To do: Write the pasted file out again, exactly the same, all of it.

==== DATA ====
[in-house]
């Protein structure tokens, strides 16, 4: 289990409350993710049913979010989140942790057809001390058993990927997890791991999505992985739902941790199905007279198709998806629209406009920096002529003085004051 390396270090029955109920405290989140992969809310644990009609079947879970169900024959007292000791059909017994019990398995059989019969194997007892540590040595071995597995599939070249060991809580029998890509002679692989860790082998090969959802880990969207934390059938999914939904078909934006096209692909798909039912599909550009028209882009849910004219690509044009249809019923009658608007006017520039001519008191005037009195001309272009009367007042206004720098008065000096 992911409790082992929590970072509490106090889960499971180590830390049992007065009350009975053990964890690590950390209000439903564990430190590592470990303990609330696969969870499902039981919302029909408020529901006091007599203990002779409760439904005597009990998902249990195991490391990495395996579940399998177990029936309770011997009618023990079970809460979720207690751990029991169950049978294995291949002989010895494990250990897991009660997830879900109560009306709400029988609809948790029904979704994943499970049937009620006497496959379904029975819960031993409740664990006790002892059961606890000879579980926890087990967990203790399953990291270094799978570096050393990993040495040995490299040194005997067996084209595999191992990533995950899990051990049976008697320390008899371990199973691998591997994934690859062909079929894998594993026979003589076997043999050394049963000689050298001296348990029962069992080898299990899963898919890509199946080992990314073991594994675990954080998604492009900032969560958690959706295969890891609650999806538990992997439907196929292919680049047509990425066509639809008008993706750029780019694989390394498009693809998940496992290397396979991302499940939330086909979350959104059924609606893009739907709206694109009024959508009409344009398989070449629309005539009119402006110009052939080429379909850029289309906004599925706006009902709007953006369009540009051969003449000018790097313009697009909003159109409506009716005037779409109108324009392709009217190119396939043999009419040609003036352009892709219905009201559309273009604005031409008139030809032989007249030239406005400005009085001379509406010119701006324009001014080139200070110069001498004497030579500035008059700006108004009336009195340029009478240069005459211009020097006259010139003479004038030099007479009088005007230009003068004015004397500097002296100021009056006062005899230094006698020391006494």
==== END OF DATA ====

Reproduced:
[in-house]
């Protein structure tokens, strides 16, 4: 289990409350993710049913979010989140942790057809001390058993990927997890791991999505992985739902941790199905007279198709998806629209406009920096002529003085004051 390396270090029955109920405290989140992969809310644990009609079947879970169900024959007292000791059909017994019990398995059989019969194997007892540590040595071995597995599939070249060991809580029998890509002679692989860790082998090969959802880990969207934390059938999914939904078909934006096209692909798909039912599909550009028209882009849910004219690509044009249809019923009658608007006017520039001519008191005037009195001309272009009367007042206004720098008065000096 992911409790082992929590970072509490106090889960499971180590830390049992007065009350009975053990964890690590950390209000439903564990430190590592470990303990609330696969969870499902039981919302029909408020529901006091007599203990002779409760439904005597009990998902249990195991490391990495395996579940399998177990029936309770011997009618023990079970809460979720207690751990029991169950049978294995291949002989010895494990250990897991009660997830879900109560009306709400029988609809948790029904979704994943499970049937009620006497496959379904029975819960031993409740664990006790002892059961606890000879579980926890087990967990203790399953990291270094799978570096050393990993040495040995490299040194005997067996084209595999191992990533995950899990051990049976008697320390008899371990199973691998591997994934690859062909079929894998594993026979003589076997043999050394049963000689050298001296348990029962069992080898299990899963898919890509199946080992990314073991594994675990954080998604492009900032969560958690959706295969890891609650999806538990992997439907196929292919680049047509990425066509639809008008993706750029780019694989390394498009693809998940496992290397396979991302499940939330086909979350959104059924609606893009739907709206694109009024959508009409344009398989070449629309005539009119402006110009052939080429379909850029289309906004599925706006009902709007953006369009540009051969003449000018790097313009697009909003159109409506009716005037779409109108324009392709009217190119396939043999009419040609003036352009892709219905009201559309273009604005031409008139030809032989007249030239406005400005009085001379509406010119701006324009001014080139200070110069001498004497030579500035008059700006108004009336009195340029009478240069005459211009020097006259010139003479004038030099007479009088005007230009003068004015004397500097002296100021009056006062005899230094006698020391006494």